Driving UHaul

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Fortune
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Joined: Sun Dec 07, 2014 2:36 pm

Driving UHaul

Post by Fortune » Fri Jun 01, 2018 7:19 pm

Wi$e guys.

I am planning a relocation from point A to B (400 miles).
I have two options: to move my stuff in UHaul or similar service or use a transporter (expensive).

Can you pl suggest best practices for using UHaul or similar service (10-12 ft):
I never drove transport trucks
- do I need any extra insurance
- best practices?

thanks in advance

megabad
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Re: Driving UHaul

Post by megabad » Fri Jun 01, 2018 7:27 pm

UHaul is franchised in my area so rules vary. For my friend that recently moved I suggested the following:

1) If over 25, rent the biggest SUV or Pickup Truck you can from a car rental agency and throw out everything that won't fit in it if possible. Seriously, UHaul across state lines in my area are expensive so weigh replacement costs against UHaul charges and gas.
2) If you can't part with that much of your stuff, rent the smallest UHaul you can because gas costs will kill you.
3) Buy the extra insurance if your auto policy doesn't cover UHauls (mine does not)
4) You have no rear view mirror (just side views) so put on your freaking turn signal and turn/change lanes slowly.
5) Use horn for jerk drivers as necessary.

DavidW
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Re: Driving UHaul

Post by DavidW » Fri Jun 01, 2018 7:31 pm

Yes. Buy the insurance

I drove them as a college student when I moved from apartment to apartment.

Couple of tips

>> your items will shift as you move. So, wrap your fragile items. You might even want to get straps (tie downs) to limit movement.

>> your stopping distance will be long. So, give yourself a lot of cushion.

>> When you stop somewhere (gas/food), get some one to help you if you have to backup. Better to park where you don't need to backup

>> Most bridges should be fine but beware of your height limit...

>> Get a buddy so you can trade off driving...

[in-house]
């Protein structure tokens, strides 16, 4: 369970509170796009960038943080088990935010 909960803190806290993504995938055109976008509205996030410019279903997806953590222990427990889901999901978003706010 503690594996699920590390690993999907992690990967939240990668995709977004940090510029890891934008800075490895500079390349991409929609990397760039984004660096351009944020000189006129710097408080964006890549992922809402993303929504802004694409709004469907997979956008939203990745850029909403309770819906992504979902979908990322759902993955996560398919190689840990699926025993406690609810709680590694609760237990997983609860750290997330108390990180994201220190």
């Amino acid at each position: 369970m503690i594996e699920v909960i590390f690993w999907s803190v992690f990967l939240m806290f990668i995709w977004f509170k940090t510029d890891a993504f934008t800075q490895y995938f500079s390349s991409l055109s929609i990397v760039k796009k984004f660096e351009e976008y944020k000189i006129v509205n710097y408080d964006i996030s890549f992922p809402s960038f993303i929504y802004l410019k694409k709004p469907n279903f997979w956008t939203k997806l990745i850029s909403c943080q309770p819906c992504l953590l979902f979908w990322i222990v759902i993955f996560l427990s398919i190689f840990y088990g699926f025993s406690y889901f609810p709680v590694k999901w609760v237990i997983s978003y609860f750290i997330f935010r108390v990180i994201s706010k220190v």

>> Make sure the vehicle looks to be in decent shape (tires....). Also, ask them if the vehicle were to break down, what is the process....

If you have to stop overnight somewhere, consider getting a lock (hockey puck style) and back into a wall so that it is difficult to access.... If you can get another vehicle to block it in, that would make it more difficult to drive off. I heard on the news once where someone packed all the belongs and the van was stolen overnight....

Good luck...

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Kenkat
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Re: Driving UHaul

Post by Kenkat » Fri Jun 01, 2018 7:34 pm

It’s been awhile but after renting a couple of U Hauls, I switched to Penske. Newer, better trucks - better condition, easier to drive, etc.

123
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Re: Driving UHaul

Post by 123 » Fri Jun 01, 2018 7:47 pm

If you're renting one of the smaller UHauls you'll likely find it's not too difficult to drive. Biggest issues are backing up (have an assistant to direct you) and turning. Take it easy and plan ahead on your driving. It's often easier to make a number of right-hand turns (going around the block) then direct left-hand turns in a lot of areas. Stay in the slow lane.
The closest helping hand is at the end of your own arm.

livesoft
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Re: Driving UHaul

Post by livesoft » Fri Jun 01, 2018 7:48 pm

Do you have friends and family that can help you load the UHaul and unload it?

Years ago, we rented a UHaul 12 ft and I found it no more difficult than driving a Camry.
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Watty
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Re: Driving UHaul

Post by Watty » Fri Jun 01, 2018 8:27 pm

If you are moving into an apartment or condo then be sure to check on the rules for when when you can park and unload. You may have to have a time reserved.

motorcyclesarecool
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Re: Driving UHaul

Post by motorcyclesarecool » Fri Jun 01, 2018 9:20 pm

Have you considered https://www.upack.com/abf?
Understand that choosing an HDHP is very much a "red pill" approach. Most would rather pay higher premiums for a $20 copay per visit. They will think you weird for choosing an HSA.

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JMacDonald
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Re: Driving UHaul

Post by JMacDonald » Fri Jun 01, 2018 9:35 pm

If you have big furniture, make sure it will fit in the place you are planning to move into. People, where I live, often can't get their big sofa into the unit.
Best Wishes, | Joe

kelvan80
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Re: Driving UHaul

Post by kelvan80 » Fri Jun 01, 2018 9:39 pm

I would look into ABF at the link above. You pay by the linear foot. Three days to load. They drive it for you. Well worth it.